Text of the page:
The short answer is yes!
Any ski-bound Coloradan in the market for a new car begins their hunt with one thing in mind -- drivetrain -- and it seems like it's all about all-wheel-drive. Only the true enthusiasts, and people who moved here from warmer states, seem to stick to the rear-wheel-drive platform. But when the snow falls, are they really at that much of a disadvantage? The salesperson, your AWD-wielding friend, and even a family member might say so, and they're right. But not that right. Because winter driving really only comes down to one thing: winter tires.
Up until the mid-to-late '80s, most cars on the road were rear-wheel-drive, which means that for nearly 80 years civilization continued just fine without the letters AWD stamped on the back of the car. So if you do have a work truck, or another form of rear-wheel-drive-oriented car, you don't have to get a new one. You may just need a nice set of Blizzaks. Winter tires, unlike all-season tires, are made of a softer rubber compound, which means they maximize their footprint (very important when it comes to traction) even in cold temperatures. They also are designed with tread patterns that are engineered with snow in mind. A side-by-side comparison shows that they more closely mimic the off-road-oriented tires you're likely to see on SUVs rather than the smooth rain-wicking performance tires of a Corvette.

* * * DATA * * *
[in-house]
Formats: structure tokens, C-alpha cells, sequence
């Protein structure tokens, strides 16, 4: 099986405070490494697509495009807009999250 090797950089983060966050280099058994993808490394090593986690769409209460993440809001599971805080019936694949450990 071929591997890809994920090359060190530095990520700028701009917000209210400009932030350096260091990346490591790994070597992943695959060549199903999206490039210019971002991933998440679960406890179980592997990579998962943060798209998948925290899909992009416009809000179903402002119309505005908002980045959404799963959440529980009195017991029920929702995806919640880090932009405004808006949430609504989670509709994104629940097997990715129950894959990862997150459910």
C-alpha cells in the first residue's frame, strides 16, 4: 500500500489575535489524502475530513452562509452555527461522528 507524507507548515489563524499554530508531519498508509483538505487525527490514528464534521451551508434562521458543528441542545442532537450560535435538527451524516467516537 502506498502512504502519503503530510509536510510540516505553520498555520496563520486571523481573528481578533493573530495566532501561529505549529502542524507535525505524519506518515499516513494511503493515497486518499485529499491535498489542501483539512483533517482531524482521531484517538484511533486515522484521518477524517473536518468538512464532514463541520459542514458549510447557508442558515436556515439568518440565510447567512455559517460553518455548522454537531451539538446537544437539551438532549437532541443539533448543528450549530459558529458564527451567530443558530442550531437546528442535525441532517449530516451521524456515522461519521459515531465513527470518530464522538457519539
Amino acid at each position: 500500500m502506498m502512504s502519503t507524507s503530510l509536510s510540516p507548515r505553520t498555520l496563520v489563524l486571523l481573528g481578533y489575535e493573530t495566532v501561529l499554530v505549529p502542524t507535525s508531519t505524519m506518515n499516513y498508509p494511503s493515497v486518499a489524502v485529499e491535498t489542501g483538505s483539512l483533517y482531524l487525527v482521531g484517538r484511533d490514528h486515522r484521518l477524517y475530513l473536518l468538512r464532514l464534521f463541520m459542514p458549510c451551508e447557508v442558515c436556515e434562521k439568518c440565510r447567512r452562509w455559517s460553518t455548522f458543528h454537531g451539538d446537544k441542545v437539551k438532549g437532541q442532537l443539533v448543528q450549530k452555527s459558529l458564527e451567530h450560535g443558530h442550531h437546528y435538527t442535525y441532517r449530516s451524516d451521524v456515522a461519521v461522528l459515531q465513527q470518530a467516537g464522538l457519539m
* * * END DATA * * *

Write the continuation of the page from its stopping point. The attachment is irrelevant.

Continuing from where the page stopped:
So how does the rear-wheel drive car get a bad rap? Well, more often than not, rear-wheel drive cars are performance-oriented cars and thus come with performance-oriented tires that are abhorrent in the snow. Even a lot of all-season tires (especially if worn) don't really do that well, and most SUV owners can attest to that. Need to see it to believe us? Here's a nice visual of two cars going uphill on what seems to be a sheet of ice.
The rear-wheel-drive BMW is equipped with snow tires, and the SUV with summer-oriented tires. So if you live here in Colorado, go ahead and get that rear-wheel-drive car you've been lusting after. Just be sure to get a good set of winter tires. If you just traded into a crossover, you should still get winter tires -- then blizzard and snow days can be ski days.